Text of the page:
What were some of the highlights of your international experiences in Spain's Basque Country and China? What existing skills were you able to apply in the field and what new knowledge developed abroad were you able to apply in the classroom?
During my last semester in the program, I participated in the study abroad trip to the Basque Country. Although it was only a week, I learned a tremendous amount about the Basque people and the process of peacebuilding. One of my favorite moments was meeting with victims of the violence and as well as young university students. These discussions allowed us to have a better understanding of just how impactful the conflict was on the lives of so many Basque people, but also showed us how the new generation of Basque youth are dealing with their country's past. The conflict in the Basque Country is a unique case, but I was able to apply my new perspective on historical memory and post-conflict reconstruction to my other courses as well and draw parallels to other regions in conflict.
My time as an intern in China allowed me to explore Chinese work culture and how a Chinese think tank approaches research on Sino-U.S. relations. Through my courses at Seton Hall, I learned about Sino-U.S. relations through the lenses of Americans and other international students, but by interning at a think tank in China, I was able to better understand the Chinese perspective on the complex relationship. I was also able to apply cross-cultural communications skills I learned from my coursework for the global negotiation specialization during my time in China as I worked with a diverse team in the international consulting department. In addition, I was able to apply and hone my editing skills, which I gained during my time on the Journal of Diplomacy.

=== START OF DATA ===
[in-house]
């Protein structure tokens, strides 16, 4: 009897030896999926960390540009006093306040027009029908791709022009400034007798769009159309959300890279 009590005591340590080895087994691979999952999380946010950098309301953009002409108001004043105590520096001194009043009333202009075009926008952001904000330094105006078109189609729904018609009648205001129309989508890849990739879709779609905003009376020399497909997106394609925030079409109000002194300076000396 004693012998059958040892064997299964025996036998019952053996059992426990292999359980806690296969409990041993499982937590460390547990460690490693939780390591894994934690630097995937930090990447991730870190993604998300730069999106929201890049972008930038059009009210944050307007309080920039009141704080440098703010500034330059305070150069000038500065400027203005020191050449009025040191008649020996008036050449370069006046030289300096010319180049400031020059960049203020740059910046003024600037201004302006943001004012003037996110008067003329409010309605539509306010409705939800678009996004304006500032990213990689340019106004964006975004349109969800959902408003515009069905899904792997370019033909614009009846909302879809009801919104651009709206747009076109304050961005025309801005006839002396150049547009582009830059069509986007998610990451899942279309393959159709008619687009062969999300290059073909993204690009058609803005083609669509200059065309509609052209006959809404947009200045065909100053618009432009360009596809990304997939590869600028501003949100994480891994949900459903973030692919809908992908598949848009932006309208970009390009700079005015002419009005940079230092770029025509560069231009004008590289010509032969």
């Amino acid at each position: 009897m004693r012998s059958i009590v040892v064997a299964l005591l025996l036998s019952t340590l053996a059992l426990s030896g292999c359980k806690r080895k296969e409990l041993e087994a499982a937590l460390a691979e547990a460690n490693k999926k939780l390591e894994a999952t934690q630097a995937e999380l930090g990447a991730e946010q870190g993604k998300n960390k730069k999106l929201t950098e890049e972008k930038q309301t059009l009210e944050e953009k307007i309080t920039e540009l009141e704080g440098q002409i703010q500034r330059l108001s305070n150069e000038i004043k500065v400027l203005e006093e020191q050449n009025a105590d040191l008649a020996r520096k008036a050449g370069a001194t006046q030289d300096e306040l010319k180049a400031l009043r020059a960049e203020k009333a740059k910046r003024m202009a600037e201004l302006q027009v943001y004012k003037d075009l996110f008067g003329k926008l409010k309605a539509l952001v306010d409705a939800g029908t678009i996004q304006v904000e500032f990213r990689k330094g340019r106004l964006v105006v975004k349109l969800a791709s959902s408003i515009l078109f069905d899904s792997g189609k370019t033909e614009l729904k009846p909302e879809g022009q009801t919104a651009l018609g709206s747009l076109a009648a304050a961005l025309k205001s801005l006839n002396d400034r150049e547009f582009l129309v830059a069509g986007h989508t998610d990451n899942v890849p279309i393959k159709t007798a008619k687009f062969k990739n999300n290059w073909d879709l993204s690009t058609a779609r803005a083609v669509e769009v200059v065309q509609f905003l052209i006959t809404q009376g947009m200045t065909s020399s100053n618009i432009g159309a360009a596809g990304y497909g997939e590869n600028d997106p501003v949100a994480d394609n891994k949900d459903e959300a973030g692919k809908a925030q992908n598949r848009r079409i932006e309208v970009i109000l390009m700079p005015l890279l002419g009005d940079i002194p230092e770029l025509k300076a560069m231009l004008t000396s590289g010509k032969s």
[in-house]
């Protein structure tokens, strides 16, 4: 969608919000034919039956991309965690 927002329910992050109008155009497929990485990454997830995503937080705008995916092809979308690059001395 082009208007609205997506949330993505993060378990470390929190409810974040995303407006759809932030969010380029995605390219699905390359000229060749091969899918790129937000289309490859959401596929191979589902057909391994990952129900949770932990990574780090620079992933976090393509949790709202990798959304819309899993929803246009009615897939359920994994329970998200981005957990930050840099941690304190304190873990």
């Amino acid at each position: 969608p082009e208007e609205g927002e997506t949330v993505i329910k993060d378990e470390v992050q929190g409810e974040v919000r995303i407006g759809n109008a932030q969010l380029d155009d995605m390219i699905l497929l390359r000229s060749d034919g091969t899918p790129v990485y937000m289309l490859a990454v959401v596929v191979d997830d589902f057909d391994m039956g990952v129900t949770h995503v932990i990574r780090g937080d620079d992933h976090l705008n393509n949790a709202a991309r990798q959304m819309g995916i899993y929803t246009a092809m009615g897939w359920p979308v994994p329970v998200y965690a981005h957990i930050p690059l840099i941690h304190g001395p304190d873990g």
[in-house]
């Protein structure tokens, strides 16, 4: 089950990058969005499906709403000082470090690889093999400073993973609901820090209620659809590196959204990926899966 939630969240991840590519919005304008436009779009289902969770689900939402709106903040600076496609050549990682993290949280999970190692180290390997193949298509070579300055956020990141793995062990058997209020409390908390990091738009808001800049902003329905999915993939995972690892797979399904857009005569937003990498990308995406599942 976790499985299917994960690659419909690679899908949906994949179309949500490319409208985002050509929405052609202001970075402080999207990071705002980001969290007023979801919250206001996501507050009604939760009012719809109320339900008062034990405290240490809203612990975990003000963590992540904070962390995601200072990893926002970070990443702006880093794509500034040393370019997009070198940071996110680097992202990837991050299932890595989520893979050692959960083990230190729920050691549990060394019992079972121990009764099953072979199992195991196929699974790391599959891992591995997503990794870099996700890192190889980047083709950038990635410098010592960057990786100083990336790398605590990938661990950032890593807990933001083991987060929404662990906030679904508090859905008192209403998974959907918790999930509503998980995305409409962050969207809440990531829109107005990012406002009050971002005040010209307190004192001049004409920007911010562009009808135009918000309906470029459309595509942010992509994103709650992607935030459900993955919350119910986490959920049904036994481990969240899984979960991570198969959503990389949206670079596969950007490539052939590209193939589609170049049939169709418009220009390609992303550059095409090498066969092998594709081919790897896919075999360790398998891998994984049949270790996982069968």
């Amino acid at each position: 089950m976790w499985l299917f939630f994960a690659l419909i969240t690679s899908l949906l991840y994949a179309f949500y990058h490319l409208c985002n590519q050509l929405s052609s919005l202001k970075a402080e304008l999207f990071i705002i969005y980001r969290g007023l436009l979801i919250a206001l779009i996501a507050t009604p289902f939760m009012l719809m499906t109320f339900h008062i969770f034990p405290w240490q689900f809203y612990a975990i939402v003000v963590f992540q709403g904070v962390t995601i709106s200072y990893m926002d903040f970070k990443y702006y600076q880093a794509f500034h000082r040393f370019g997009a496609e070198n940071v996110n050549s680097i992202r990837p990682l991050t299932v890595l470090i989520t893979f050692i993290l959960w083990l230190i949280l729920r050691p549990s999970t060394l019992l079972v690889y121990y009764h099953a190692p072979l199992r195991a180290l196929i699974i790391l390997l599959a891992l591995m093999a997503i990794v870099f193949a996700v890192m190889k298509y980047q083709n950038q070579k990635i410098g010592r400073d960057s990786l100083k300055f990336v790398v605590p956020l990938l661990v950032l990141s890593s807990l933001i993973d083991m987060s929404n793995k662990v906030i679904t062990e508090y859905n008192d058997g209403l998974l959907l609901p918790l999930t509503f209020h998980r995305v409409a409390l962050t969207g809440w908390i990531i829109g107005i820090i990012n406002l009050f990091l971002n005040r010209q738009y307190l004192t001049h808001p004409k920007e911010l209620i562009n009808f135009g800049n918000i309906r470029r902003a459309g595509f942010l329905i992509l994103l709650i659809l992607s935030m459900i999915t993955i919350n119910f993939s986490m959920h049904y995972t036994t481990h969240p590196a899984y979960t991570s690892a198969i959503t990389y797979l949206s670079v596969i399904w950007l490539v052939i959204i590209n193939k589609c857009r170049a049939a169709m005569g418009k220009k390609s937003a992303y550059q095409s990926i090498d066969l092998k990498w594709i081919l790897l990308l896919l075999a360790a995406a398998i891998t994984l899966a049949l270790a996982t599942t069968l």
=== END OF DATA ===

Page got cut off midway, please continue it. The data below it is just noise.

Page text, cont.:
You have worked with Diplomacy faculty members in a variety of capacities. What advice do you have for students seeking opportunities to collaborate with professors outside the classroom?
I would recommend that students engage as much as possible with their professors. Take the time to get to know the professor you are working with outside of your responsibilities and maybe even invite them to lunch. Moments like that allow you to talk more informally about professional development and life advice. Also, don't be afraid to express your interests to professors who are experts in those areas. My work with Dr. Wang in D.C. was unrelated to my Research Assistant position and grew out of a mutual interest in the South China Sea conflict. I had written on the topic for multiple projects and papers on the South China Sea Conflicts in Dr. Wang's classes and we had discussed the issues one on one. This led to him extending an invitation to join him at a dialogue meeting between Chinese and American scholars and practitioners in Washington, D.C. as he acted as one of the mediators of the conversation. I was able to watch both groups of experts present the views of their countries on the South China Sea conflict, and could watch the aspects of my negotiation classes play out in real life.